Mike Lewis’ book When To Jump provides terrific inspiration for – AND a tactical plan – for switching careers.
This week, my posts have been all about some of the final steps in landing and accepting a new job. Let’s say you’re one of those lucky ducks and you have accepted a new job. One of the things I see fellow academics lean head first into right after that is trying to learn all. of. the. things. about the new job. That’s only natural. You’re excited about the new job and highly motivated to learn what you need to know. And if you’re here, you’re probably an academic. Academics are, by nature, curious creatures, and our quest for knowledge never ends. But you probably need to remember a couple of things here.
Yesterday, I posted about something you can and should do when exploring a new career: an informational interview. But that post only covered how to schedule the interview. You still need to know what to ask during an informational interview. So let’s get started. Why do an Informational Interview? This is a low-stakes way for you to meet someone in a different career, explore how they got into that work, and get a snapshot of a typical workday. In other words, the point of an informational interview is to give you more data points on whether it might be a career that suits you and warrants more exploration.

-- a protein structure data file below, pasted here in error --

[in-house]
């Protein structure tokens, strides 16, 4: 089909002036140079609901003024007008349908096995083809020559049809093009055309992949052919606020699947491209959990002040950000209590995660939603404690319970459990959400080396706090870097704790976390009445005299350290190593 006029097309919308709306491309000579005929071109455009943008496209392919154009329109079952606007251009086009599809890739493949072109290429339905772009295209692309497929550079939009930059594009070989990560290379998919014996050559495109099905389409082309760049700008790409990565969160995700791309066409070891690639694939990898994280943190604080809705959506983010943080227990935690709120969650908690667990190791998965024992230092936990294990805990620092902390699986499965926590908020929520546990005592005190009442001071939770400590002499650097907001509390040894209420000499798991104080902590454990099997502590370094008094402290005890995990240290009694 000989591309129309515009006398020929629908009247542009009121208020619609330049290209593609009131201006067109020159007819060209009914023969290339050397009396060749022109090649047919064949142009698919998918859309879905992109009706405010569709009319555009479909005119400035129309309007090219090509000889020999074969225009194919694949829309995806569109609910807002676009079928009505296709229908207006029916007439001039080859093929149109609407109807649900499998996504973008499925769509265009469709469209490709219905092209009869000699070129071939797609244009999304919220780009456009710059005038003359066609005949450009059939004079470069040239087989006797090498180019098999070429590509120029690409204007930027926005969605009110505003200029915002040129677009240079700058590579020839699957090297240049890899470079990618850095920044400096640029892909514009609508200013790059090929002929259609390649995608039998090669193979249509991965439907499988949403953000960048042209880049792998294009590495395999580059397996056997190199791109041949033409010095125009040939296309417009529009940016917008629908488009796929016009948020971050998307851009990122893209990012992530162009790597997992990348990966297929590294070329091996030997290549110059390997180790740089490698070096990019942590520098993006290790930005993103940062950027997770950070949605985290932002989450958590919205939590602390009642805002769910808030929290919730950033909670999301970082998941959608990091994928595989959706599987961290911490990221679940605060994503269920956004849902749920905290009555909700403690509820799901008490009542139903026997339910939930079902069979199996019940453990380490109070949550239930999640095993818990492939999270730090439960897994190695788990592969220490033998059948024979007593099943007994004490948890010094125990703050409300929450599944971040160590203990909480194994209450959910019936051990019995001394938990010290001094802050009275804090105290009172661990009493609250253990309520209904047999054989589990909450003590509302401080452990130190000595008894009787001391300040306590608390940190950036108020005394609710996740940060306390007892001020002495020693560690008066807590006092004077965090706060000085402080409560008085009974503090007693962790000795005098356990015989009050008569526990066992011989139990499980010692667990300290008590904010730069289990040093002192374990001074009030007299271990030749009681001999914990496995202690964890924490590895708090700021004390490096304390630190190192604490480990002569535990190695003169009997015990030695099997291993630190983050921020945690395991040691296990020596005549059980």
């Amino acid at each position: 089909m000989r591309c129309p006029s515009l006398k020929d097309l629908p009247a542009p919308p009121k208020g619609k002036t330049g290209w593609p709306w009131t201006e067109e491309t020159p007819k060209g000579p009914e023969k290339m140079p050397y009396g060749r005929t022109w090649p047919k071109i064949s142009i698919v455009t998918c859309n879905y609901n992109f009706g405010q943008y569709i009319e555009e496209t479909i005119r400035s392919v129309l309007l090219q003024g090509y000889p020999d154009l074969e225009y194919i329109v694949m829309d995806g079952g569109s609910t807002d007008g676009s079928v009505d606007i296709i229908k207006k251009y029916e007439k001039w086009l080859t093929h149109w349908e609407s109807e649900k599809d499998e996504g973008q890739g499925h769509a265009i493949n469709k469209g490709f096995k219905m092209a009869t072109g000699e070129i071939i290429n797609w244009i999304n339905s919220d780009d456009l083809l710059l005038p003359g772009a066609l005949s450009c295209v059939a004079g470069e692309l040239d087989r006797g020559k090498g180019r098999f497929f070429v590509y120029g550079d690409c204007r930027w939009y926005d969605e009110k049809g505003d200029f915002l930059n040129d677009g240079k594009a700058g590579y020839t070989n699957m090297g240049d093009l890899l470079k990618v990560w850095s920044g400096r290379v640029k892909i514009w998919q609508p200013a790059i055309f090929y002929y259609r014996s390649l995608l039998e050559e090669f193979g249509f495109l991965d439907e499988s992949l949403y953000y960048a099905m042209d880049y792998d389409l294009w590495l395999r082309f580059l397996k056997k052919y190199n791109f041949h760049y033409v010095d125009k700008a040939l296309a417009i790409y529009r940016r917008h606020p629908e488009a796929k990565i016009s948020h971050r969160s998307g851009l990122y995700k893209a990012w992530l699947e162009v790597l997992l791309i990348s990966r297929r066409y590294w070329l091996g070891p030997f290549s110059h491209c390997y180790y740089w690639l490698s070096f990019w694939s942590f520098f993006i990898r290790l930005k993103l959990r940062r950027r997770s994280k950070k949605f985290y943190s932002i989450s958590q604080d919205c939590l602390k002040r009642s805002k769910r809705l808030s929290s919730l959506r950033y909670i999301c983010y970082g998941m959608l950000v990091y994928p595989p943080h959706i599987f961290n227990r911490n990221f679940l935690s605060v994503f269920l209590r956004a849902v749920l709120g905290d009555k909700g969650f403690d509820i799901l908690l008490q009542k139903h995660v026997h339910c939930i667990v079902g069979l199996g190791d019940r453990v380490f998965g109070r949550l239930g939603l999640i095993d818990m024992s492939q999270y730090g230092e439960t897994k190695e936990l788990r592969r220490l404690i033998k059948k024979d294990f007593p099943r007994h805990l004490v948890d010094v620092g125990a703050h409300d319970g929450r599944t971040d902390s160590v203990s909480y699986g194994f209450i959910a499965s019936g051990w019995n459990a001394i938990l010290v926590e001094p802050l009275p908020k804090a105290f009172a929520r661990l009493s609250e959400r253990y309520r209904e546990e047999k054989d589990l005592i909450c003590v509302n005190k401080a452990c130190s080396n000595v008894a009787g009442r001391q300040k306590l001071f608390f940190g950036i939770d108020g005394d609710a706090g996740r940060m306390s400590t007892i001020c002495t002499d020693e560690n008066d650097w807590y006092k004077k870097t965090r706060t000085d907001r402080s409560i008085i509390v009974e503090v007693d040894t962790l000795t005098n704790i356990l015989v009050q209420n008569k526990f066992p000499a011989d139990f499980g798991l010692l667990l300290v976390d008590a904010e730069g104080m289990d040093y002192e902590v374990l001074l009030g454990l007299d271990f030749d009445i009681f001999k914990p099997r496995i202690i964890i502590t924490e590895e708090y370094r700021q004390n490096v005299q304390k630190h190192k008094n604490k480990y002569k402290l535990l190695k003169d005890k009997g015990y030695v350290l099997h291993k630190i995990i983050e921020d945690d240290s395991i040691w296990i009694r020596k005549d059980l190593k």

It’s Monday, so I’m guessing you’re as braindead as I am. But when you’re job hunting or career planning, you still need to be working on your career, even when you don’t feel like it. So it’s a good day to take on something easy, like brainstorming. Brainstorming is a good way to make use of your time on days when you’re feeling sluggish or caffeine-dependent. Like, say, Mondays. How Brainstorming Can Benefit Your Career Career brainstorming can help you no matter what career stage you’re in. When you’re looking for your first job or considering a career change, brainstorming can uncover new job families to explore. And when you’re in a career but feeling stuck at your current level, it can help you find professional development options you might need to consider in order to advance. Or when you’ve found a job you’d like to apply for, it can help you figure out how to identify and describe your transferable skills on your resume. Let’s take a look at some of my favorite career brainstorming tools.